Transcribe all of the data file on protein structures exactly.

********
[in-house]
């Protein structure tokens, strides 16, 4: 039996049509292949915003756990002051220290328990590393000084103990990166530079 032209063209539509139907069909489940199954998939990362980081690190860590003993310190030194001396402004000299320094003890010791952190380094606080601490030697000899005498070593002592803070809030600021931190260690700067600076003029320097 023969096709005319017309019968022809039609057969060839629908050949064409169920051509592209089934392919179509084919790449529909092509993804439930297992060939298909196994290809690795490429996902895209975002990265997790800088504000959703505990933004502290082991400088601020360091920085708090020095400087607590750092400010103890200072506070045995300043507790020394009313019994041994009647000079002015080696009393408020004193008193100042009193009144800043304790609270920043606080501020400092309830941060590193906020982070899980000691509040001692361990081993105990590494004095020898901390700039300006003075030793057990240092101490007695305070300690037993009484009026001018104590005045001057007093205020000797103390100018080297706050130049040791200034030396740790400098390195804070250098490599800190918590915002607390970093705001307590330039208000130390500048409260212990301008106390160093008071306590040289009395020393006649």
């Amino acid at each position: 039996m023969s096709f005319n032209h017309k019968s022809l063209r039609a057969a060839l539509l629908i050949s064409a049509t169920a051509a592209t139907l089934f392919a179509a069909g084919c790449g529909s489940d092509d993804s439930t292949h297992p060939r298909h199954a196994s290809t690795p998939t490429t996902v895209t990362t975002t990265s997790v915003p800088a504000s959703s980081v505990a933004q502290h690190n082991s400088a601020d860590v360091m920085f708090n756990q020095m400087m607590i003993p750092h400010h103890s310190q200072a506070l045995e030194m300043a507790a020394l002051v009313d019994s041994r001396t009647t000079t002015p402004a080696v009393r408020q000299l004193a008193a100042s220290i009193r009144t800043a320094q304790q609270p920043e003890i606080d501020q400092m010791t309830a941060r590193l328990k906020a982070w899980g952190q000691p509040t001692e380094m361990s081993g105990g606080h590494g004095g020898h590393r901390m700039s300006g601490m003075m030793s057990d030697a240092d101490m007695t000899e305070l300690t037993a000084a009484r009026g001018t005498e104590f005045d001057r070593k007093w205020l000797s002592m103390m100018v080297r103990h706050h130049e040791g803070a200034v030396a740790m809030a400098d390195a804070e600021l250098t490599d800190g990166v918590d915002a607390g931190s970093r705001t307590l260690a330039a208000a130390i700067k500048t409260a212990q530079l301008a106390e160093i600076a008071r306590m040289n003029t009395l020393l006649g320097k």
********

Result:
[in-house]
């Protein structure tokens, strides 16, 4: 039996049509292949915003756990002051220290328990590393000084103990990166530079 032209063209539509139907069909489940199954998939990362980081690190860590003993310190030194001396402004000299320094003890010791952190380094606080601490030697000899005498070593002592803070809030600021931190260690700067600076003029320097 023969096709005319017309019968022809039609057969060839629908050949064409169920051509592209089934392919179509084919790449529909092509993804439930297992060939298909196994290809690795490429996902895209975002990265997790800088504000959703505990933004502290082991400088601020360091920085708090020095400087607590750092400010103890200072506070045995300043507790020394009313019994041994009647000079002015080696009393408020004193008193100042009193009144800043304790609270920043606080501020400092309830941060590193906020982070899980000691509040001692361990081993105990590494004095020898901390700039300006003075030793057990240092101490007695305070300690037993009484009026001018104590005045001057007093205020000797103390100018080297706050130049040791200034030396740790400098390195804070250098490599800190918590915002607390970093705001307590330039208000130390500048409260212990301008106390160093008071306590040289009395020393006649």
């Amino acid at each position: 039996m023969s096709f005319n032209h017309k019968s022809l063209r039609a057969a060839l539509l629908i050949s064409a049509t169920a051509a592209t139907l089934f392919a179509a069909g084919c790449g529909s489940d092509d993804s439930t292949h297992p060939r298909h199954a196994s290809t690795p998939t490429t996902v895209t990362t975002t990265s997790v915003p800088a504000s959703s980081v505990a933004q502290h690190n082991s400088a601020d860590v360091m920085f708090n756990q020095m400087m607590i003993p750092h400010h103890s310190q200072a506070l045995e030194m300043a507790a020394l002051v009313d019994s041994r001396t009647t000079t002015p402004a080696v009393r408020q000299l004193a008193a100042s220290i009193r009144t800043a320094q304790q609270p920043e003890i606080d501020q400092m010791t309830a941060r590193l328990k906020a982070w899980g952190q000691p509040t001692e380094m361990s081993g105990g606080h590494g004095g020898h590393r901390m700039s300006g601490m003075m030793s057990d030697a240092d101490m007695t000899e305070l300690t037993a000084a009484r009026g001018t005498e104590f005045d001057r070593k007093w205020l000797s002592m103390m100018v080297r103990h706050h130049e040791g803070a200034v030396a740790m809030a400098d390195a804070e600021l250098t490599d800190g990166v918590d915002a607390g931190s970093r705001t307590l260690a330039a208000a130390i700067k500048t409260a212990q530079l301008a106390e160093i600076a008071r306590m040289n003029t009395l020393l006649g320097k």